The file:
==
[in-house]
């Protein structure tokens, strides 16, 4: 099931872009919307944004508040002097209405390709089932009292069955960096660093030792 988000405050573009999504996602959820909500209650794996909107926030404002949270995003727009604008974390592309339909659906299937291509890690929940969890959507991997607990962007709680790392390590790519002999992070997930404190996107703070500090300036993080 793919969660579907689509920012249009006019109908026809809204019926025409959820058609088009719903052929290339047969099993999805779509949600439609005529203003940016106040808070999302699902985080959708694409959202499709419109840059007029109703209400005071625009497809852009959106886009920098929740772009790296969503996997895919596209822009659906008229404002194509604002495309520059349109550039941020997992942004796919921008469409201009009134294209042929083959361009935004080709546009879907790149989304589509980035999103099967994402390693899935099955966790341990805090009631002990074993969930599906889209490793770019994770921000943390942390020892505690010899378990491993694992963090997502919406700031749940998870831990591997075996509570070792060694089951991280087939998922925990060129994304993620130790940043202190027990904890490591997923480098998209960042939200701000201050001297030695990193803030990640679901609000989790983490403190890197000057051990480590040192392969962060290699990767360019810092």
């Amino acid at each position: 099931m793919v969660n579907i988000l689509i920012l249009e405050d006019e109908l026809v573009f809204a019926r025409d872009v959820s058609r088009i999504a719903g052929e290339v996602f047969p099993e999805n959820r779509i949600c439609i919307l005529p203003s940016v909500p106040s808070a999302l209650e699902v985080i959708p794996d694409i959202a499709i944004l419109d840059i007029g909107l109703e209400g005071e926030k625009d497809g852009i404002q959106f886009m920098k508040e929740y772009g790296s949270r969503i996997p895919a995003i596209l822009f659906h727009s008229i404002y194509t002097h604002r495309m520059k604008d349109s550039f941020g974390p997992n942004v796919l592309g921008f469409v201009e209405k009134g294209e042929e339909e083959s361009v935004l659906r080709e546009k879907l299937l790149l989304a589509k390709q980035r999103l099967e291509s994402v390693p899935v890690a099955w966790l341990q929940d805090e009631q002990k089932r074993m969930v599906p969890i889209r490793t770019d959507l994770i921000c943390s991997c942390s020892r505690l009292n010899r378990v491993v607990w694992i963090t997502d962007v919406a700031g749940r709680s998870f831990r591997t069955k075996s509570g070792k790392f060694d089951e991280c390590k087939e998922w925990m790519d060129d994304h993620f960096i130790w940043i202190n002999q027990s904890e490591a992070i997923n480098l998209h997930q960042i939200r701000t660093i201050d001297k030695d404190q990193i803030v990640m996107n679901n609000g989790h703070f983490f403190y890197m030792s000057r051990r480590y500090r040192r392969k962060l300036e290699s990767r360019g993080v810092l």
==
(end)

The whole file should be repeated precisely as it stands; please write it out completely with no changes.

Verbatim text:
[in-house]
């Protein structure tokens, strides 16, 4: 099931872009919307944004508040002097209405390709089932009292069955960096660093030792 988000405050573009999504996602959820909500209650794996909107926030404002949270995003727009604008974390592309339909659906299937291509890690929940969890959507991997607990962007709680790392390590790519002999992070997930404190996107703070500090300036993080 793919969660579907689509920012249009006019109908026809809204019926025409959820058609088009719903052929290339047969099993999805779509949600439609005529203003940016106040808070999302699902985080959708694409959202499709419109840059007029109703209400005071625009497809852009959106886009920098929740772009790296969503996997895919596209822009659906008229404002194509604002495309520059349109550039941020997992942004796919921008469409201009009134294209042929083959361009935004080709546009879907790149989304589509980035999103099967994402390693899935099955966790341990805090009631002990074993969930599906889209490793770019994770921000943390942390020892505690010899378990491993694992963090997502919406700031749940998870831990591997075996509570070792060694089951991280087939998922925990060129994304993620130790940043202190027990904890490591997923480098998209960042939200701000201050001297030695990193803030990640679901609000989790983490403190890197000057051990480590040192392969962060290699990767360019810092």
């Amino acid at each position: 099931m793919v969660n579907i988000l689509i920012l249009e405050d006019e109908l026809v573009f809204a019926r025409d872009v959820s058609r088009i999504a719903g052929e290339v996602f047969p099993e999805n959820r779509i949600c439609i919307l005529p203003s940016v909500p106040s808070a999302l209650e699902v985080i959708p794996d694409i959202a499709i944004l419109d840059i007029g909107l109703e209400g005071e926030k625009d497809g852009i404002q959106f886009m920098k508040e929740y772009g790296s949270r969503i996997p895919a995003i596209l822009f659906h727009s008229i404002y194509t002097h604002r495309m520059k604008d349109s550039f941020g974390p997992n942004v796919l592309g921008f469409v201009e209405k009134g294209e042929e339909e083959s361009v935004l659906r080709e546009k879907l299937l790149l989304a589509k390709q980035r999103l099967e291509s994402v390693p899935v890690a099955w966790l341990q929940d805090e009631q002990k089932r074993m969930v599906p969890i889209r490793t770019d959507l994770i921000c943390s991997c942390s020892r505690l009292n010899r378990v491993v607990w694992i963090t997502d962007v919406a700031g749940r709680s998870f831990r591997t069955k075996s509570g070792k790392f060694d089951e991280c390590k087939e998922w925990m790519d060129d994304h993620f960096i130790w940043i202190n002999q027990s904890e490591a992070i997923n480098l998209h997930q960042i939200r701000t660093i201050d001297k030695d404190q990193i803030v990640m996107n679901n609000g989790h703070f983490f403190y890197m030792s000057r051990r480590y500090r040192r392969k962060l300036e290699s990767r360019g993080v810092l």